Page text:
Given the current cash crunch, Franco believes that pension disbursal will be hurt. “When it is the pension pay-out day, employees usually request other customers to come back on another day to complete their work,” he added. But since everyone now required cash, this option doesn’t exist. “If we tell people we don’t have cash, they are going to get angry,” he said.

This is compounded by the shortage of Rs 100 notes. More and more customers are visiting banks multiple times with requests to exchange Rs 2,000 notes for Rs 100s, arguing that they were not able to use the higher denomination notes for small transactions. This problem has been severe in semi-urban and rural areas.

Unions have alleged that since the demonetisation, 11 bankers have died from conditions related to the heavy workload.

Unprecedented workload

Bank managers who spoke to Scroll.in said the situation was so intense that even those employees who need leave for genuine reasons were being asked to postpone their commitments.

The manager of a public sector bank in Chittaranjan Park in New Delhi, who spoke on condition of anonymity, said customers were getting more agitated by the day. “Cash supply from RBI has decreased in the last five days,” he claimed.

This meant, some of these branches had to curb withdrawals to ensure all those in the queue got some amount of cash. “But by evening on Friday, we had instructions not to limit withdrawals. With such slow supply, we will run out of cash in one or two hours,” he claimed.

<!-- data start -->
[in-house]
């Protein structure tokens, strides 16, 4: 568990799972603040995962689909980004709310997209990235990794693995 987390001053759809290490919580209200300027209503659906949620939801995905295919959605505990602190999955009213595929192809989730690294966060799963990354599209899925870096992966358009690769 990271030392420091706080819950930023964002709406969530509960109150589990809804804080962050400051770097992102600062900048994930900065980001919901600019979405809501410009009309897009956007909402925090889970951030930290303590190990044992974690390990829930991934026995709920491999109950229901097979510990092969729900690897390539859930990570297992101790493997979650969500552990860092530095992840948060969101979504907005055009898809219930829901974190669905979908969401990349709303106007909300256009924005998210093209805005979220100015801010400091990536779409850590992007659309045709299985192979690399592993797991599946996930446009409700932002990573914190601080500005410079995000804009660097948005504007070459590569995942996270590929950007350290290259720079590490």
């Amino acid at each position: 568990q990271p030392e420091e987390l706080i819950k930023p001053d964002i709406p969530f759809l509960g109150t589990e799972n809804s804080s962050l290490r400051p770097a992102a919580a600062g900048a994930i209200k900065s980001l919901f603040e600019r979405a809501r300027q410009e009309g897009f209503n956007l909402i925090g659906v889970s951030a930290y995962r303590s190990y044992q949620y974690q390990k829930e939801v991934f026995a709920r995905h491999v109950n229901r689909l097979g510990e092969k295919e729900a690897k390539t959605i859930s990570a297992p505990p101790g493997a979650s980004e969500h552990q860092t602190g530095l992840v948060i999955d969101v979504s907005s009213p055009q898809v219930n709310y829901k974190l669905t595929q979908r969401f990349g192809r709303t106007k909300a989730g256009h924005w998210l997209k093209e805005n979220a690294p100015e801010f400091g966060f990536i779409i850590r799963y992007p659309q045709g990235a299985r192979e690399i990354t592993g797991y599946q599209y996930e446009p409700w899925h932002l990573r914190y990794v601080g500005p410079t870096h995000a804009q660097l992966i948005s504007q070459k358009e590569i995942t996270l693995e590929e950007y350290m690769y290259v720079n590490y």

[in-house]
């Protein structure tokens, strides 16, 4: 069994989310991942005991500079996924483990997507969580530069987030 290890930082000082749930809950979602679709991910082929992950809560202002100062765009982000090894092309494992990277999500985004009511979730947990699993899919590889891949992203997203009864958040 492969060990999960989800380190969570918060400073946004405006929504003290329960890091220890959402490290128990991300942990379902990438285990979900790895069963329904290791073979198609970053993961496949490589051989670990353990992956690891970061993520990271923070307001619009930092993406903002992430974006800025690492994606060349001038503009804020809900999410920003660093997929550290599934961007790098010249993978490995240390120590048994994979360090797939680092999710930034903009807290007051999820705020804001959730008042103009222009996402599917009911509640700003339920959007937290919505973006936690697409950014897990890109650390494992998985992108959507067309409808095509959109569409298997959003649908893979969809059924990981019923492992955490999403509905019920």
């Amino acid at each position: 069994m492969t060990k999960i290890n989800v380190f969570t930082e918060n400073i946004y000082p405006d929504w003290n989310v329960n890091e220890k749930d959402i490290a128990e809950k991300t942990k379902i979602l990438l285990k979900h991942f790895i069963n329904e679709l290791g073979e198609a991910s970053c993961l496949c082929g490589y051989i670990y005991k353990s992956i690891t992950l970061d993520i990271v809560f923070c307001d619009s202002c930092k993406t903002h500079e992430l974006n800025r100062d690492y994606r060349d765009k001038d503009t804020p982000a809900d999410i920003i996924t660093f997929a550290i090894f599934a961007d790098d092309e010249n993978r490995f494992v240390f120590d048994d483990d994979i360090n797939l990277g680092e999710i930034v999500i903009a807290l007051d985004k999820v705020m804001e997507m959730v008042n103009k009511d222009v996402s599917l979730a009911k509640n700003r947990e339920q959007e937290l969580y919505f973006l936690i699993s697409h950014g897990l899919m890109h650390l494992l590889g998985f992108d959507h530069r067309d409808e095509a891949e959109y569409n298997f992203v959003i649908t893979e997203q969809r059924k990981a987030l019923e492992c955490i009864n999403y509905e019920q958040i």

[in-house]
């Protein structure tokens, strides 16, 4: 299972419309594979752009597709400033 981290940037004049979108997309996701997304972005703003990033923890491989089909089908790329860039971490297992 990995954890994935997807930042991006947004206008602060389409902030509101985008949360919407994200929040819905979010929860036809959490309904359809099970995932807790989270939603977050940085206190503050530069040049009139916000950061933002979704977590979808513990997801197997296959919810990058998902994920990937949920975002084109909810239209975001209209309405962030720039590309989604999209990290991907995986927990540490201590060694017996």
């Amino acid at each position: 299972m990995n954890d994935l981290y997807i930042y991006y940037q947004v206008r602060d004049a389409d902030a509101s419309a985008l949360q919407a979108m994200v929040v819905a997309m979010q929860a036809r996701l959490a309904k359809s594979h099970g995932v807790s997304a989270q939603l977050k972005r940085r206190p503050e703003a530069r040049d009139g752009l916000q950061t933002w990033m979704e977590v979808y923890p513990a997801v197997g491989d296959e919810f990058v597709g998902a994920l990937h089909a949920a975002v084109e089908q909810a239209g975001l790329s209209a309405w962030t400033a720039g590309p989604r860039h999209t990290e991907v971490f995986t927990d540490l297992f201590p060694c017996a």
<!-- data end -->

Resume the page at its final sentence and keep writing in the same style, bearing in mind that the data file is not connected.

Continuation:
Frequent changes in withdrawal limits have added to the misery of these employees. It takes customers a while to get to know of the changes. On many occasions, irked customers begin abusing the staff, accusing them of arbitrarily changing rules. “The primary accusation was that we are doing all such things to help rich customers,” the official said.

The most chaotic day was November 25, when the RBI decided overnight that it would stop over-the-counter exchange of notes. “That morning, we came to office in fear,” he said. Many in the crowd had no idea about the exchange ban as they queued up very early before the papers could come out.

A manager of an Indian Bank branch in Chennai said applications for loans have been piling up over the last few weeks and banks were not able to complete the various verification processes that are mandatory to award loans. “Most employees are being utilised to help ease the liquidity crunch,” he added. Assessment of risk is a vital job that cannot afford anything less than 100% focus.

Jaydeep Bhatt, another banker, said last Saturday, he had to stay longer at office as two education loan applications had to be processed. “At first, we said it won’t be possible,” he said. “But the parent started weeping.”